(This is an expanded version of an article in the latest edition of Business2Business, a business magazine for Banbury, Buckingham and Bicester).
In the Olympics the value of respect is on show everywhere: respect between competitors and between national teams. Respect is one of the seven values established by the International Olympic Committee. Without mutual respect the Olympics couldn’t function. So what can we in business learn from this? Is it time to show more respect for each other, our customers, our partners, our shareholders?
I discussed these issues with a former colleague, Banbury-based Bernard Goodchild, an experienced business advisor for more than fifteen years. An ex-banker and father, he knows the world of business inside and out, and understands its human as well as its financial side.
Goodchild believes that respect really has four key components: integrity, professionalism, behaviour and presentation. In the business world this means, above all, looking professional and acting so. “Take the trouble when you meet someone to be smart and well dressed. That can speaks volumes about how you treat business matters.” If you look the part, you will play the part, he says.
However, behind the surface there has to be real integrity and respect for the other person. He argues that we should take time to reflect before and after we meet someone. “Reflection is a big issue for me,” he says. “Ask yourself, what is important to the person you are meeting? Make sure that you listen, accept them, even though you may not completely agree with them, don’t be too keen to plant your own point of view on them. And afterwards, ask yourself, how well did I do?” In other words, he is saying be client-centred, have an open mind and put aside any preconceptions and prejudices that you might have.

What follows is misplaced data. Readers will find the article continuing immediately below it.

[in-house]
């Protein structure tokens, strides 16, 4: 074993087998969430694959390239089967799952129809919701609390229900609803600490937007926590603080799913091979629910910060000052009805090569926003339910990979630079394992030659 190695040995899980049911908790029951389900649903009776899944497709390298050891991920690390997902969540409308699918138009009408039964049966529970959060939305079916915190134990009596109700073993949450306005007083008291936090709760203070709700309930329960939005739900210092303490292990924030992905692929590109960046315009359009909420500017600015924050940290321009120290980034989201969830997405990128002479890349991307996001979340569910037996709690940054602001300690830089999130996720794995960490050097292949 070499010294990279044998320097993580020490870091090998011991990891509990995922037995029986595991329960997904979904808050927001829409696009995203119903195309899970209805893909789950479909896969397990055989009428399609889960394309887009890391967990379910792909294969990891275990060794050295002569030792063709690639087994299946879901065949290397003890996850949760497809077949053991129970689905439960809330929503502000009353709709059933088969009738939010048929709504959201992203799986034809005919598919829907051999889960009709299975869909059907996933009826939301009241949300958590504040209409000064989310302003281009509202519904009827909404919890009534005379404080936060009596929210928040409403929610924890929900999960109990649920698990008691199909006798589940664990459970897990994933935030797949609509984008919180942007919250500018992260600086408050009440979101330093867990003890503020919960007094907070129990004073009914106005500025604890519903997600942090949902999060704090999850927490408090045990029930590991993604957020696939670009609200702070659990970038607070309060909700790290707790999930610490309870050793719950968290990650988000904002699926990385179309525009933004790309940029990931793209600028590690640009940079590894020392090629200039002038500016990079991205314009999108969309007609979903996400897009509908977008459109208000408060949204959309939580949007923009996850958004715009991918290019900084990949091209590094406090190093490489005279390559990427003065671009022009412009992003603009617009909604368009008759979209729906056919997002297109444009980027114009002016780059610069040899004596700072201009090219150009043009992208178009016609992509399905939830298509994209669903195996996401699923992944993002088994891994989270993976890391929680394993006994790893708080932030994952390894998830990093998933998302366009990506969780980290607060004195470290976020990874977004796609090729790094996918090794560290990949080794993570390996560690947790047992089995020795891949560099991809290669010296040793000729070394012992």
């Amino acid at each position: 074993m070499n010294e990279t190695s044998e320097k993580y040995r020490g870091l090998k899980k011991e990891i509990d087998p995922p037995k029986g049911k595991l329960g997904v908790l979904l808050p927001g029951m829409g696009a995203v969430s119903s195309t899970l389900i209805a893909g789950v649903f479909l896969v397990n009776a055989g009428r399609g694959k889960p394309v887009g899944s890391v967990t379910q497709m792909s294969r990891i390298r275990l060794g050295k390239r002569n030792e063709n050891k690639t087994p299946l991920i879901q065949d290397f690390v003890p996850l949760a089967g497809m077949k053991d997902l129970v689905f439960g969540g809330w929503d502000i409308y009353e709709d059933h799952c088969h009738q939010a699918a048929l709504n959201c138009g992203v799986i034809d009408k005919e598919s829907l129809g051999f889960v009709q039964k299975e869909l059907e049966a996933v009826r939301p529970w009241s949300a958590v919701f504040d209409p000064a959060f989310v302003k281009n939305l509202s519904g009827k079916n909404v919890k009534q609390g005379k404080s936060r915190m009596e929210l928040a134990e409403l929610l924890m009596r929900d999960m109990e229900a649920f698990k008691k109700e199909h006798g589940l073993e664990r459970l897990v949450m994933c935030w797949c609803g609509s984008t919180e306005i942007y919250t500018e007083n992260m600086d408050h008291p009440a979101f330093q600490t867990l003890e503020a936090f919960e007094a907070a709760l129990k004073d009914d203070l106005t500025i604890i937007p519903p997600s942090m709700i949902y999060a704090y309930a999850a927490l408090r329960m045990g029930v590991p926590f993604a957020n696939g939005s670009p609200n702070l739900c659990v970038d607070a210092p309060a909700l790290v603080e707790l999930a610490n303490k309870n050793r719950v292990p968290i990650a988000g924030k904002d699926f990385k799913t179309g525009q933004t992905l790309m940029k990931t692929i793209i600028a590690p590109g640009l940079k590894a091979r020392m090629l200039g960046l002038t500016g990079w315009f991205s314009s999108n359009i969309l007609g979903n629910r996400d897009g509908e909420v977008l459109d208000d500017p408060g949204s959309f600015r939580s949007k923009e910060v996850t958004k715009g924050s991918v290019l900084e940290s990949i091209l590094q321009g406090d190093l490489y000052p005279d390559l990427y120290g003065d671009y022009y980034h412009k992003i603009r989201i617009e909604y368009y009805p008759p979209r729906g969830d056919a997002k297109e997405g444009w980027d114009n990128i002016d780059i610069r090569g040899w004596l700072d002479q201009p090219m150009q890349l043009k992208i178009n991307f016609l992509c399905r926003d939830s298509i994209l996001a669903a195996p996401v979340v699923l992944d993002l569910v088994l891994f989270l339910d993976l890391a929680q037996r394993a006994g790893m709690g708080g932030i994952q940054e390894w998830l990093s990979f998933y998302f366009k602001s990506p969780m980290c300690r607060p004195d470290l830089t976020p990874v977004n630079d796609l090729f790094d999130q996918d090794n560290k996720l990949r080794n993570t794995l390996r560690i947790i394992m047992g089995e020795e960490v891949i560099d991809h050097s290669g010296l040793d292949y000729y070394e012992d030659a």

A key theme of his is, respect the other person’s experience. He explains: “Don’t be antagonistic, don’t be argumentative. It won’t help you. I just wish young people could see that sometimes.” He adds: “Acknowledge other people for who they are. You’ll achieve much more if you do that. It is so simple, yet it is something that we forget sometimes.”
Respecting your customers and respecting your competitors is also important. Goodchild agrees that when you start to lose respect for your customers, when you take them for granted, you begin to lose your way. “I’ve seen it,” he says. “A company can become complacent over a period of time. It’s quite common. You have to keep coming up with new ideas, with good reasons why your customers should stay with you. If not, they will drift away.” It is a lesson that many companies are learning during this recession.
It is also worth respecting your competitors. Don’t underestimate them which some businesses tend do. Don’t be arrogant, assuming that no one can touch you. Moreover, don’t bad-mouth your competitors. You may need to work with them one day. I know of many businesses that work with a competitor from time to time for the simple reason that it suits both parties. So respect your competition just as the Olympic sportspeople do.